Haman told the king, ‘There is a certain people scattered abroad and dispersed among the peoples in all the provinces of your kingdom; and their laws are different than those of every people; nor do they keep the king’s laws; therefore it does not profit the king to suffer them. If it please the king, let it be written that they be destroyed; and I will pay ten thousand talents of silver into the hands of those that have the charge of the king’s business, to bring it into the king’s treasuries (3, 8-9).’ As Maran, Rav Soloveitchik zt”l noted, the king didn’t even know whom he was exterminating. He was acting out of pure paranoia, as befit a tyrant. Haman, however, knew exactly to whom he was referring and his argument has an eerie ring of familiarity about it. It is the argument of modern anti-Semitism, a phenomenon that supposedly developed in the eighteenth century (and was pre-figured in sixteenth century Spain), not in fifth century BCE Persia.

Historians are very careful to distinguish between ‘Anti-Judaism’ and ‘anti-Semitism.’ While from a Jewish point of view the difference does not appear to be significant, it actually is. ‘Anti-Judaism,’ as the word implies, is aimed against the Jew qua Jew. If the Jew ceases to be Jewish, (say, through conversion), then he was no longer subject to ‘Anti-Judaism’ (at least, not officially). This changed, however, with the coming of the era of emancipation, when Jews fled the ghetto and fell over their feet trying to be as European as possible. Yet, Jew-hatred did not disappear, even though thousands of Jews were no longer identifiably Jewish. On the contrary, it assumed a more virulent, paranoid form. Now that Jews were not identifiable externally, stories of secret Jewish cabals and plots against the Christian world began to spread. (Two extreme examples are the infamous ‘Protocols of the Elders of Zion’ and the despicable Nazi propaganda film, Der Ewige Jude.)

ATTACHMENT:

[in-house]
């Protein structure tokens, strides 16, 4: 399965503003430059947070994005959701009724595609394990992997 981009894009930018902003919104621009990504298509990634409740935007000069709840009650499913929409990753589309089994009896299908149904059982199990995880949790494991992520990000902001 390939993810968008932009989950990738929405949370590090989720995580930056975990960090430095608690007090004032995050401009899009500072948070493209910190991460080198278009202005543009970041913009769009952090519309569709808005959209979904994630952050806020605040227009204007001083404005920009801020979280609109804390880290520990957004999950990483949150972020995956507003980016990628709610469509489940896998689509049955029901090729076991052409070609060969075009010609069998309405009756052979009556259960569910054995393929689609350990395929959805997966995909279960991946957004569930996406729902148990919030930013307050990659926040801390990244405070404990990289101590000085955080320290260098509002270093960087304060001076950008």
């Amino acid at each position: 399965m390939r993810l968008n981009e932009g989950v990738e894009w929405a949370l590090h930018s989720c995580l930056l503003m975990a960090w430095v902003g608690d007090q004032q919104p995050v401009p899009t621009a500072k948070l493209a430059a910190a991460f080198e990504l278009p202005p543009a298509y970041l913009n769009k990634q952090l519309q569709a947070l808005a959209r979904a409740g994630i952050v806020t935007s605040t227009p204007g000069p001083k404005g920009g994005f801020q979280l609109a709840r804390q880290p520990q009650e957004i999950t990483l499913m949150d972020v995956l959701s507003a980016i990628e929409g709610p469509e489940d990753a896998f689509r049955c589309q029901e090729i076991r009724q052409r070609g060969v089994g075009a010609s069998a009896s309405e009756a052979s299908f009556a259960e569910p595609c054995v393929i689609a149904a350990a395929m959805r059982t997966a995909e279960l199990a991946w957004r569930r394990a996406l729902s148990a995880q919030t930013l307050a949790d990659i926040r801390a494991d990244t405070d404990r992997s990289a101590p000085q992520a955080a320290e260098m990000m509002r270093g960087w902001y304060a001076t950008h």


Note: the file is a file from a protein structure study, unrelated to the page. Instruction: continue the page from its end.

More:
Jews were also accused of maintaining ‘a state within a state.’ This accusation was, as pointed out by the late Professor Jacob Katz, particularly ironic. For a millennium, at least, Jews had possessed communal autonomy in Christian Europe. Various rulers willingly granted this autonomy in order to regularize Jewish existence, without including the Jews within the established Christian (feudal) order, something neither side wanted. The process of Emancipation put an end to this situation. The autonomous communities were dissolved, and Jews were enfranchised as citizens (at least technically). It was specifically then, however, that Jews were accused of constituting ‘a state within a state.’ Just as myriads of Jews sought nothing more than to become Englishmen, Frenchmen, Germans, Swiss and Italians (of the Mosaic persuasion), they were told, that ‘their laws are different than those of every people; nor do they keep the king’s laws; therefore it does not profit the king to suffer them.’

The story of Mordekhai and Esther, then, was not only one of an all too rare victory over the enemies of Israel. More than two millennia before it became de rigueur, the Megillah subtly warned what the price of assimilation was likely to be. I leave the contemporary implications to the reader, and certainly, this is not a call for self-ghettoization. After all, Mordekhai reached secular greatness davqa after he was universally recognized ‘Mordekhai the Jew.’ Nevertheless, this is one of the reasons the Rav called the Megillah, ‘The Book of Jewish Destiny.’